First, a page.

Jellicoe now couldn’t be sure which way the Germans had gone and struggled to make firm contact with Scheer during the night. However the fighting didn’t end. Part of the 11th flotilla was now on the port side of Jellicoe’s flagship, with the flotilla cruiser Castor. They spotted smoke to the W.N.W. and discovered twelve German destroyers apparently preparing to attack Beatty’s battlecruisers. The 11th Flotilla and the 4th Light Cruiser Squadron forced the German destroyers away, and the Grand Fleet made contact with the Germans for the third time. Once again the Germans turned away under heavy fire, and by 8.35pm had disappeared into the mist once again. 

Jellicoe was unwilling to risk a night battle, and at 9.17 ordered the fleet into its night cruising formation. The battleships formed up into lines in their divisions, with the destroyers following behind. The entire formation began to move south in an attempt to keep between the Germans and their home bases. By 10pm the destroyer flotillas were in line, with the 12th Flotilla at the eastern (left) end of the line, then the combined 9th and 10th Flotillas, 13th Flotilla, 4th Flotilla and finally the 11th Flotilla at the western (right) end of the line.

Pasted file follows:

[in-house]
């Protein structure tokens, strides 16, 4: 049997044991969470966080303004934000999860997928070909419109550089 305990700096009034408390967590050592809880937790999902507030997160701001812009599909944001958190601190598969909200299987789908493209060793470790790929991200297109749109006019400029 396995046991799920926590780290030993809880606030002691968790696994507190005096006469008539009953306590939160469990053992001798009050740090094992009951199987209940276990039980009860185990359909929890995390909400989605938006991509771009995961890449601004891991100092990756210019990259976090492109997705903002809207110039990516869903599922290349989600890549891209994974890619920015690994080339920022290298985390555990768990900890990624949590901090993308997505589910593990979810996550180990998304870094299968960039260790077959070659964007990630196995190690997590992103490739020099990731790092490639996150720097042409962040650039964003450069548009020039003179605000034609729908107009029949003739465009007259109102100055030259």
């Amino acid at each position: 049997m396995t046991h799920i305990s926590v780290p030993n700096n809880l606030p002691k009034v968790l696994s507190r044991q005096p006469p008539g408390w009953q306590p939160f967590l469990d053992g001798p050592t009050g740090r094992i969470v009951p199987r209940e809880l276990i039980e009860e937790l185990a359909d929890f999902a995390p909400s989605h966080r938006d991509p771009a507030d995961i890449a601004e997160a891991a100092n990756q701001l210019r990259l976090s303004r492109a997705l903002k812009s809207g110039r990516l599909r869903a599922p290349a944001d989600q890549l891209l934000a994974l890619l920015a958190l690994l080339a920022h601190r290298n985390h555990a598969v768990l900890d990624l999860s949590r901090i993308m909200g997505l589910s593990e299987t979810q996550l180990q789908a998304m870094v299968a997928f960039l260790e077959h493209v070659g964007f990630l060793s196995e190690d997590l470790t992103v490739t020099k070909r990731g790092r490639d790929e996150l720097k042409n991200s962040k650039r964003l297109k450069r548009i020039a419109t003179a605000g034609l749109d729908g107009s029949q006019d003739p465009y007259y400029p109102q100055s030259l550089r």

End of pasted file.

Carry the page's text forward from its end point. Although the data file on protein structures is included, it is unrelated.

The fighting had ended with the Germans sailing south, just to the west of the Grand Fleet. Admiral Scheer’s plan was to try and turn east and cut behind the Grand Fleet, to reach Horn Reefs and a safe route home. His leading cruisers were sent ahead to try and find the British, and soon after 9.30 then ran into the 11th Flotilla, which was now at the back-right corner of the Grand Fleet. They weren’t at all sure who was approaching them, and so while some of the flotilla fired torpedoes, most of the destroyers believed these were British ships.


In January 1917 Commodore Tyrwhitt at Harwich was ordered to send eight of his destroyer to Dunkirk to help protect against any German raids. To replace them the Grenville and eight destroyers from the Grand Fleet (Morning Star, Moon, Musketeer, Mandate, Opal, Nonsuch, Napier and Strongbow) were sent to Harwich arriving on 19 January. They almost immediately took part in a large minesweeping operation on the Swarte Bank (to the north-east of Lowestoft). After this operation Tyrwhitt was told he could keep the destroyers for the time being.

On 12 May U-19 sank the British SS Wirrall, which was on her way to Archangel carrying munitions. She was part of a convoy that was escorted by two destroyers, including the Morning Star, but no submarine was seen by the escorts. Her crew of 42 were all rescued by the Morning Star.